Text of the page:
Who are the "real" activists? How do they make a difference?
I never considered myself an "activist," per se. Activists were hardcore people who literally put their lives on the line against injustice. Don't get me wrong, I get fired up when I hear of environmental or social wrongdoing - I write letters to elected officials, make calls, attend community meetings, or boycott a product - but regularly march in the streets, or risk being thrown in jail? That's just too intense for me; that's reserved for "real" activists.
It took me some time to realize that the "small, simple" actions I was taking against oppression in my own daily life, even if simply raising an important issue with my friends, family and colleagues, added up to more activism than I thought, and it was just as real and impactful. In fact, I came to realize that we're all activists to varying degrees; it just depends on how you look at it. After all, who hasn't at some point in time in some small way stood up against injustice - especially when it becomes personal?
Perhaps, then, I have to redefine my definition of activism. Who are activists anyway? People who have nothing to lose? People who have everything to lose? People who feel a sense of right and wrong more so than others? What I'm coming to realize is that activism comes in all shapes and sizes and can be witnessed in the most unlikely of places.
Classic Political Activism
Take Martin Luther King, Jr., for example. Most don't refer to Dr. King first and foremost as an activist, although he very much was, standing up against racial oppression and discrimination during a period in American history when racism was rampant. What about John Lennon? Singing for world peace and tolerance, particularly during the latter portion of his career, John Lennon was the musical mantra of a war-ridden generation. And Rachel Carson's Silent Spring, deemed the spark of the modern-day environmental movement, spawned an earth-focused revolution that influenced the first Earth Day in 1970 and a national landscape of environmental law and regulation soon to follow.
Martin Luther King Jr., John Lennon and Rachel Carson weren't necessarily identified as "activists " - they embodied a sense of responsibility and awareness outside of themselves that is activism. They were people who cared enough about something bigger than themselves to speak up and, most importantly, they inspired others to do the same.
Hollywood celebrities like Mark Ruffalo and Matt Damon have recently entered the mainstream activist community, stepping up against fracking in particular, through local community efforts and film. Similarly, director James Cameron aligned with the likes of Harrison Ford and Jessica Alba (among other celebrity big name draws) to produce a new series, "Years of Living Dangerously," a Showtime documentary highlighting the dire impacts of climate change through various stakeholder stories from around the world.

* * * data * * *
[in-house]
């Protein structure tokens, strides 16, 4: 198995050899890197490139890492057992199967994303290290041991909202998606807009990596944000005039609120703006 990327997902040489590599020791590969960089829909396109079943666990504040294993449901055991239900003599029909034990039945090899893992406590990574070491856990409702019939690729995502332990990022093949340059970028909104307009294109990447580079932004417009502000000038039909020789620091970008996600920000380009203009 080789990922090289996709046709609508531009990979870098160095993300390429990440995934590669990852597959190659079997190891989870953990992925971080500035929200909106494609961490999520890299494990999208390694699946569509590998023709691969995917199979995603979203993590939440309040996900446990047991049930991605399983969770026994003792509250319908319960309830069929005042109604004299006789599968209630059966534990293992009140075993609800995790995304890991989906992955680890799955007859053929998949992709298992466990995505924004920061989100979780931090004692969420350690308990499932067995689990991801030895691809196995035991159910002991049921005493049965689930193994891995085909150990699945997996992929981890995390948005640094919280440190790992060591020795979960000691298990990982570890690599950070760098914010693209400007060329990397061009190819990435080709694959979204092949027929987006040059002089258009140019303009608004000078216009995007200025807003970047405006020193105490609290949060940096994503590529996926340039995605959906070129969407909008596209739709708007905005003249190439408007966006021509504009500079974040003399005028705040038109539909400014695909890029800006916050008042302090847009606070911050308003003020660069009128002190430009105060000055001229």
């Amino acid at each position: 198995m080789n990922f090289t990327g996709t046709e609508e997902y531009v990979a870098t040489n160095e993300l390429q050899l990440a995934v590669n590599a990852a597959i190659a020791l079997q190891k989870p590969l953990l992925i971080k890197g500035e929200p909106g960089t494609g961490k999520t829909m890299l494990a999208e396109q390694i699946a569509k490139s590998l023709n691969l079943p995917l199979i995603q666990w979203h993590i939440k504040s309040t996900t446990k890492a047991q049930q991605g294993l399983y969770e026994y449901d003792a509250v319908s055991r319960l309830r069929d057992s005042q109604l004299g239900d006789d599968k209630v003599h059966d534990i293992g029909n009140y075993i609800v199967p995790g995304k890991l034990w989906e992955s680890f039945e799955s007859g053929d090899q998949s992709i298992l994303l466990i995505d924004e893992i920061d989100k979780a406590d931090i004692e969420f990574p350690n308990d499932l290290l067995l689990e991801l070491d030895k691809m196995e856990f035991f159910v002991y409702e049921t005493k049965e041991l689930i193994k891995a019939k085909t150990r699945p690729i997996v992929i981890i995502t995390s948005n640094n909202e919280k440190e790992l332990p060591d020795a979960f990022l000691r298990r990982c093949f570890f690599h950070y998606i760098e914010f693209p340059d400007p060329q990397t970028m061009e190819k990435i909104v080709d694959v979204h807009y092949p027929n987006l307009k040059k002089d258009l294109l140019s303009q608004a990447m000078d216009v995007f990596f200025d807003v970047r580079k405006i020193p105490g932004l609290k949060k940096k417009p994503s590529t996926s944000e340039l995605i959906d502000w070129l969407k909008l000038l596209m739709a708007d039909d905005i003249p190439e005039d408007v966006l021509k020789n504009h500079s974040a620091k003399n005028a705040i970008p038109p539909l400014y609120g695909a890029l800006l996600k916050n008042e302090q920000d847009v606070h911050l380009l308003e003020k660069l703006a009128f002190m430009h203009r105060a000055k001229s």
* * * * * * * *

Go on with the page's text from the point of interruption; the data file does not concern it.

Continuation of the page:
Sure, Hollywood celebrities don't typically spring to mind as ruckus leaders, yet their wide-range influence is undeniable, and their ability to inspire others is priceless. So, Darryl Hannah, Robert Redford and Angelina Jolie, keep up the good work.
Corporate and Political Whistleblowers
Activism and corporations don't often go hand-in-hand, and let's be honest, they typically don't get along by the very nature of their inherent roles: Activists keep corporations in check by demanding accountability, while corporations are primarily focused on sales, production and their bottom lines. There are those within corporations, however, who, against all odds, push for increased transparency and change from the inside out.
Take Edward Snowden. Snowden literally put his life on the line one year ago by leaking various intelligence surrounding British and American surveillance practices. It's recently been acknowledged in high places that Snowden's efforts may have "had a point," although he still risks arrest and severe ramifications for his actions should he return to the United States.
Forbes recently came out with an article on the need for corporate whistleblowers and their important public role. The author specifically highlights Michael Woodford, former CEO of Olympus, who, in 2011, blew the whistle on $1.7 billion in fraud.
Interestingly, a Wall Street Journal article reported that while corporate whistleblowing remains rare, "Activists have gained one or more board seats at 16 US companies this year, up from nine companies last year and the highest since their success against 21 companies in 2009."
As global environmental and social issues become more and more of a pressing concern across the world, it's imperative that all types of activists work together, no matter what socioeconomic class or background they may come from. Listening to and understanding one another isn't just necessary, it's critical. The Earth has never felt smaller as we come together to solve massive issues like climate change, and everyone will need to do their part. After all, the process of large-scale change isn't short term, and it isn't about working in isolation: It's about working across party lines, not against them; it's about protesting, but then getting in the door so your voice is heard; it's about humanizing issues and doing everything possible to protect our planet for generations to come.
That's the common thread that links all activists - whether rich or poor, famous or not; it's the issue at hand that's most important and what ultimately unites us. When we're faced with daunting threats to the very planet we live on, there really is no alternative: Work together to improve the system, or we all go down. The stakes are higher than ever. So, let's lose preconceived notions of who an activist is, drop the demonization and get to work solving the issues at hand.